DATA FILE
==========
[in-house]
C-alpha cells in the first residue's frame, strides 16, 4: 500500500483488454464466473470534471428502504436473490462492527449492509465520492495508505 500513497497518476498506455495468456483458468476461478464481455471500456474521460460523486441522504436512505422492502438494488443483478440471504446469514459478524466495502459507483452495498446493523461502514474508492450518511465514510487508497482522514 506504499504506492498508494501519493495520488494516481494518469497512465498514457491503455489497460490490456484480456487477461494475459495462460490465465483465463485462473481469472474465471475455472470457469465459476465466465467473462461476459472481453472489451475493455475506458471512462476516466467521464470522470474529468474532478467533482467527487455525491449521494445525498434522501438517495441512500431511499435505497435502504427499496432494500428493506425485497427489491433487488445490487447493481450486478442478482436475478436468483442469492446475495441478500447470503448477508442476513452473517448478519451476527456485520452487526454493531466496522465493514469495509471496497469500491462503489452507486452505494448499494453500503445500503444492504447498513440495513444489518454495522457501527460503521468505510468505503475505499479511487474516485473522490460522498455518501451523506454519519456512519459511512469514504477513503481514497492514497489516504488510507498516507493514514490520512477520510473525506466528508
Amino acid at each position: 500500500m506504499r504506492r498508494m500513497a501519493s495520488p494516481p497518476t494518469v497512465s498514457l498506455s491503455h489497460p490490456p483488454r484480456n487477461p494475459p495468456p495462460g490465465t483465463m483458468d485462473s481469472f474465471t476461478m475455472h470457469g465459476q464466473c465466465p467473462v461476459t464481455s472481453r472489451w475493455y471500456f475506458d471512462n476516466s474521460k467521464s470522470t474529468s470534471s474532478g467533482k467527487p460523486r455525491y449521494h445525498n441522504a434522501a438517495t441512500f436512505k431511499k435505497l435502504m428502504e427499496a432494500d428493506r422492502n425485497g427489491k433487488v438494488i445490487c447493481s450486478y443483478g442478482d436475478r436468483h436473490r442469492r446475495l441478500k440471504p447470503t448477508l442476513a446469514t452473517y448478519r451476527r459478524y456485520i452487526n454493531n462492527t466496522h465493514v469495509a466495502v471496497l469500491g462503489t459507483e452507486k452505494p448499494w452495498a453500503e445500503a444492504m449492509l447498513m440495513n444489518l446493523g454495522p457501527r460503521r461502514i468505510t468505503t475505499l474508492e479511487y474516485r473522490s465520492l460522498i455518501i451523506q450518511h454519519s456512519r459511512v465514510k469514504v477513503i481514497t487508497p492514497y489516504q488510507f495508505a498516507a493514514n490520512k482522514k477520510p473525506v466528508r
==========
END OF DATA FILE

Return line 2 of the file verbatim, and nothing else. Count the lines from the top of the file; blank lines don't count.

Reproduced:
C-alpha cells in the first residue's frame, strides 16, 4: 500500500483488454464466473470534471428502504436473490462492527449492509465520492495508505 500513497497518476498506455495468456483458468476461478464481455471500456474521460460523486441522504436512505422492502438494488443483478440471504446469514459478524466495502459507483452495498446493523461502514474508492450518511465514510487508497482522514 506504499504506492498508494501519493495520488494516481494518469497512465498514457491503455489497460490490456484480456487477461494475459495462460490465465483465463485462473481469472474465471475455472470457469465459476465466465467473462461476459472481453472489451475493455475506458471512462476516466467521464470522470474529468474532478467533482467527487455525491449521494445525498434522501438517495441512500431511499435505497435502504427499496432494500428493506425485497427489491433487488445490487447493481450486478442478482436475478436468483442469492446475495441478500447470503448477508442476513452473517448478519451476527456485520452487526454493531466496522465493514469495509471496497469500491462503489452507486452505494448499494453500503445500503444492504447498513440495513444489518454495522457501527460503521468505510468505503475505499479511487474516485473522490460522498455518501451523506454519519456512519459511512469514504477513503481514497492514497489516504488510507498516507493514514490520512477520510473525506466528508